The Soka Gakkai International Japanese Buddhist Community of Argentina calls for a private competition for the design and construction of its new headquarters in Buenos Aires. This was won by the architect Clorindo Testa who, in association with Eduardo Bompadre, designed and built the new building.
The game of volumes that Testa created, although striking and different, adapt to the neighborhood. A building rotated in relation to the street and whose movement generates spaces for different gardens both inside and outside, accompanying a play of colors that highlight and illuminate the volume but at the same time enhance the gray colors of adjacent buildings.
The building received the Decade Prize awarded by the University of Palermo in 2006 for being the best preserved in the city after 10 years of its construction. Its maintenance and conservation is in charge of the volunteers who access the temple and the various activities that are carried out in it.
The building is located on a plot of 4,450m2 that makes a corner between Donado and Mendoza streets, having the main access through Donado Street 2150 of Villa Urquiza, a neighborhood in the autonomous city of Buenos Aires, capital of Argentina. The construction that occupies a quarter of a block was built with a small rotation with respect to the land and away from the limits of sidewalks and neighboring buildings.
The Auditorio de la Paz is, in the opinion of Jordi Garcés, Spanish architect in charge of choosing the winning project of the 2006 Decade Award, “… a cheerful, new and at the same time old volume. It is one more of the neighborhood while still being a program singular: total integration without giving up on your own… ” Integration that the neighbors appreciate, since they continue outside the houses the bright colors of the Soka Gakkai.
In a look for its exterior facades, which face the street, the volumes stand out in addition to their yellow color and the abundant openings with geometric shapes, by two triangular pergolas of black painted metal that articulate the facade and make up a dialogue of forms with a third pergola in the inner square, this time although also triangular, with a semicircular edge that gives access to the building.
The set consists of two buildings, the Auditorium and a second volume, smaller and already existing, for administrative functions of the headquarters of the Soka Gakkai community, on one side of the land. Both converge in an interior square where the main accesses are located.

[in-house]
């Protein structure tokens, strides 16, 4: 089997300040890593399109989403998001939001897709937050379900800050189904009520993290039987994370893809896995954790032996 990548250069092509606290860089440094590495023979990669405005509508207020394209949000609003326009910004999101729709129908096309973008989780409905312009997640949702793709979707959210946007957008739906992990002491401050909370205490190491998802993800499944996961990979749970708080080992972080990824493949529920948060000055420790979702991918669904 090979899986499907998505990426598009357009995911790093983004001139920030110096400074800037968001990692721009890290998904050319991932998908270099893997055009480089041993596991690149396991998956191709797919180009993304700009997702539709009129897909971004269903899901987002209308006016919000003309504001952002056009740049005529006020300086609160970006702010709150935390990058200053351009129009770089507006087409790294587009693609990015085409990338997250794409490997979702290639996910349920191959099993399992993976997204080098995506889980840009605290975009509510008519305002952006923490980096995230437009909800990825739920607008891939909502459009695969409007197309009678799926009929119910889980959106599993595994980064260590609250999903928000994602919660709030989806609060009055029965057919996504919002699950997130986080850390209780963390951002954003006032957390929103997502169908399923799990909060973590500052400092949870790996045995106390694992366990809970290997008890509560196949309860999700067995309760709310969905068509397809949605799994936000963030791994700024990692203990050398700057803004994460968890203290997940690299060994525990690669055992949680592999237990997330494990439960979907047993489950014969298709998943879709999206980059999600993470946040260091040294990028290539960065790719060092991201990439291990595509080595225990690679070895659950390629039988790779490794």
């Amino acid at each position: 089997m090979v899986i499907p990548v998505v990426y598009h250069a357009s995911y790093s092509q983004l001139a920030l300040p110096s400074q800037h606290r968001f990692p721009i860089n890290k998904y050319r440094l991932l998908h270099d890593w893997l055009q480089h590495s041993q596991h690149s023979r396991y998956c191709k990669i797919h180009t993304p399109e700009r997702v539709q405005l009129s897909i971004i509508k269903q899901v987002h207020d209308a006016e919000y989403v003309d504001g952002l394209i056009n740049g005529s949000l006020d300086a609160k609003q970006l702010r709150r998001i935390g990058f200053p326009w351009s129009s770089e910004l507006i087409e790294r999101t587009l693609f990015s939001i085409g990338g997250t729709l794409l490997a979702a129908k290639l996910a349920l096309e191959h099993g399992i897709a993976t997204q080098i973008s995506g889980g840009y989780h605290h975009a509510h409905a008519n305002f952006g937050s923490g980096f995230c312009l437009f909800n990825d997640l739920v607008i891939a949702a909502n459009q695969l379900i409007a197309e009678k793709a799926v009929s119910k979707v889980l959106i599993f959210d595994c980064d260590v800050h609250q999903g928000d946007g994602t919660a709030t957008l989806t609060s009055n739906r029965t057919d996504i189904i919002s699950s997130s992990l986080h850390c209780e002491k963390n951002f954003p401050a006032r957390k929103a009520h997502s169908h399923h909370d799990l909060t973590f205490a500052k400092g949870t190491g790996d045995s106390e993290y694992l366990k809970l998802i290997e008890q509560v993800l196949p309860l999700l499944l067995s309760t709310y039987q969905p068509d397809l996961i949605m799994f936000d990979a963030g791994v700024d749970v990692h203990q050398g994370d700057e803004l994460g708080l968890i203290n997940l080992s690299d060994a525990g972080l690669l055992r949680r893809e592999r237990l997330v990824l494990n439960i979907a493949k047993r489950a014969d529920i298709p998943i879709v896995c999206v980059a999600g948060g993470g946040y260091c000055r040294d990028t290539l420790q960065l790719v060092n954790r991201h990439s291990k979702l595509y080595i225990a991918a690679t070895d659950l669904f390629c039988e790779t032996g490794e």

The access to the building that consists of three floors, an underground where the parking lot is located, a warehouse, the machine room and a music rehearsal room, is located in the inner square, climbing a curved podium with two wide steps, covered in part by a large glass canopy with metal frame. Once inside, the visitor accesses a large hall through whose sides you have access to the different rooms on the ground floor and to the stepped ramps that lead to the first floor where the Auditorium is located.
The spaces are fluid and flexible adapting to the different events through divisions that can be moved to expand or reduce the surfaces according to the activities.
The Auditorium located on the first floor is the main center of the whole complex. It is accessed by two stepped ramps that leave directly from the hall and “are like a walk to reach the auditorium,” explains Clorindo Testa.
With a capacity for 950 people, the Auditorium also adapts to various activities, whether religious or cultural, being able to remove their seats or changing the presentation of possible scenarios. If the space is not used as a temple, for religious events, sliding doors hide the specially brought altar from Japan. The seats are located on the central surface and on the sides, in elevated boxes.
In the conditioning of the room, special attention has been given to acoustic treatment, from carpet-coated panels, others with wooden slats and in particular the ceiling where metal panels of perforated sheet were placed.
The walls of the building are made of bricks revoked with concrete and painted with mostly light ocher colors. The roof is metallic, made with beams and thermo-hydraulic terminations of painted sheets. The canopy that highlights the access door is made with a steel frame and laminated glass.
Inside the walls were painted with striking red, yellow and blue colors that are the colors of the Buddhist flag. The blue, which emanated from the Buddha’s hair, symbolizes Universal Compassion for all living beings. The yellow, which radiated from his skin, symbolizes the middle path that leads to balance and liberation. The red, radiated from his flesh, represents the blessing of the teachings of the Buddha.